These shared beliefs create a feeling of belonging which ultimately creates oxytocin. Oxytocin is regarded as a "Collaboration chemical, the primeval force in our brains that compels us to join forces, that confirms we are naturally meant to work together" (Article). Oxytocin on a biological level is responsible for what moves us together or pushes us apart, "it's what creates the feeling of friendship, love or deep trust” (Article).
So wait -- Did we suddenly get soft and fluffy? Are we going to tell our CMO to hug it out in our next marketing meeting? The answer is no, or at least not until we can link these strategies to actual profits, cash or what we call south of the border "dinero."
There is a study that links this oxytocin theory with profits for companies who followed these strategies. Jim Stengel, former Global CMO of Procter & Gamble, renown marketing strategist and consultant, conducted one of the most extensive and insightful marketing studies. He studied over 50,000 companies during a period of 10 years (2001-2011) and came up with an index which he named "The Stengel 50". An investment in this index composed of 50 companies would have been 400% more profitable than if you had invested in the S&P 500 those same years. (Source) This is what I mean when I say "dinero." Wait, what? So what were his criteria? In a nutshell, he bet on brands that served a "higher purpose". Stegel "uncovered that the most successful brands were built on an ideal of improving lives in some way, irrespective of size and category" (Source). In his study, he discovered that businesses who centered their strategy on ideals, had growth rates that tripled those of their competitors in that same category. Stengel and his team found "that ideals are both a source of inspiration externally among customers, as well as a compass for internal decision making. So whether it’s Red Bull which seeks to Uplift Mind and Body or Pampers which is all about Caring for Happy Healthy Development of Babies, an ideal influences all facets of the business from HR and Marketing to R&D and Finance. (Source).” In other words, your values are ultimately the primary drivers of what you focus on, your actions and how you communicate. Your marketing message, style and swag should be an expression of what your company is and what it stands for.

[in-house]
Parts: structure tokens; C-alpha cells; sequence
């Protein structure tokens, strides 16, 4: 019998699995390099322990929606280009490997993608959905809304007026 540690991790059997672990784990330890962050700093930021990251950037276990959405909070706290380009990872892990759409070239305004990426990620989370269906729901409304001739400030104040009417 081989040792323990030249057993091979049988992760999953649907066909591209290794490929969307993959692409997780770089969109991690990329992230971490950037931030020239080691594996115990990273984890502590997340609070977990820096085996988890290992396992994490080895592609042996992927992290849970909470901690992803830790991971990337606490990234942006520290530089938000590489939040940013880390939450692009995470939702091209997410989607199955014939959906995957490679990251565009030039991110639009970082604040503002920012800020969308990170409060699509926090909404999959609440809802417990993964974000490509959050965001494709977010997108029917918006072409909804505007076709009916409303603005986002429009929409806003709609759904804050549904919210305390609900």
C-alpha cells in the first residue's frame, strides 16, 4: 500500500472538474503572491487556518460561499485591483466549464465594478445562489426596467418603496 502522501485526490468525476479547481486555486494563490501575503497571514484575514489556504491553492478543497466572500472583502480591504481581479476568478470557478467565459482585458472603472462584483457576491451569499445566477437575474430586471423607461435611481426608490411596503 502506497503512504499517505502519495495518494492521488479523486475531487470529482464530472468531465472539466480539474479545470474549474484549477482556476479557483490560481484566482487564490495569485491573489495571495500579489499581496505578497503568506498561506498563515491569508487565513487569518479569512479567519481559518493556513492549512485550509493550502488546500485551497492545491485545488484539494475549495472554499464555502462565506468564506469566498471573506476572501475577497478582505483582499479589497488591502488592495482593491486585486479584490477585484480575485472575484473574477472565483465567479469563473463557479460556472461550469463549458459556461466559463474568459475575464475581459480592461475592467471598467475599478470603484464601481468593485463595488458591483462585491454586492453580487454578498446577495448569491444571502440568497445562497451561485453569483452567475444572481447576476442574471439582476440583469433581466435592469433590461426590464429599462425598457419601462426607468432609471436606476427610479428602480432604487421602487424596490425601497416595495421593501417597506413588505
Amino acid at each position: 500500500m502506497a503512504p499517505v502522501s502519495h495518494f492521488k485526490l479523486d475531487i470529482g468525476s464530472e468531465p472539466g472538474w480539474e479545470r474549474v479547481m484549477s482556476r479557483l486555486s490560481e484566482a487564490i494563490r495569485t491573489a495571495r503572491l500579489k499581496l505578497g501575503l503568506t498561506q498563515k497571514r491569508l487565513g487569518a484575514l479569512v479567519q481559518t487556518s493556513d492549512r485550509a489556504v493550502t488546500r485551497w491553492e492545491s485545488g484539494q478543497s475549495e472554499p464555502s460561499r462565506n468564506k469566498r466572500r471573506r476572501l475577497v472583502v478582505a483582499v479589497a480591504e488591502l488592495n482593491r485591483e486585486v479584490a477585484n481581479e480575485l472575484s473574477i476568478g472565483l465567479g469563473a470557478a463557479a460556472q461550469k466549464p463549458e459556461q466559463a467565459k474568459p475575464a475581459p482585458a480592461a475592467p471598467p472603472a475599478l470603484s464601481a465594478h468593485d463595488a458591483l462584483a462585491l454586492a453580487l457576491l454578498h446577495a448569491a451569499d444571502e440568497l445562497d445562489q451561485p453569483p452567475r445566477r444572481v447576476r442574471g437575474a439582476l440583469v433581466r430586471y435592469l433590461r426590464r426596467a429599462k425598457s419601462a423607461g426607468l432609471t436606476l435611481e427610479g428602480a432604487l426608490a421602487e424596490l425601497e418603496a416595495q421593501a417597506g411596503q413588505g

The next article in this series is about "The Marketing TEAM of the future" Click here to continue reading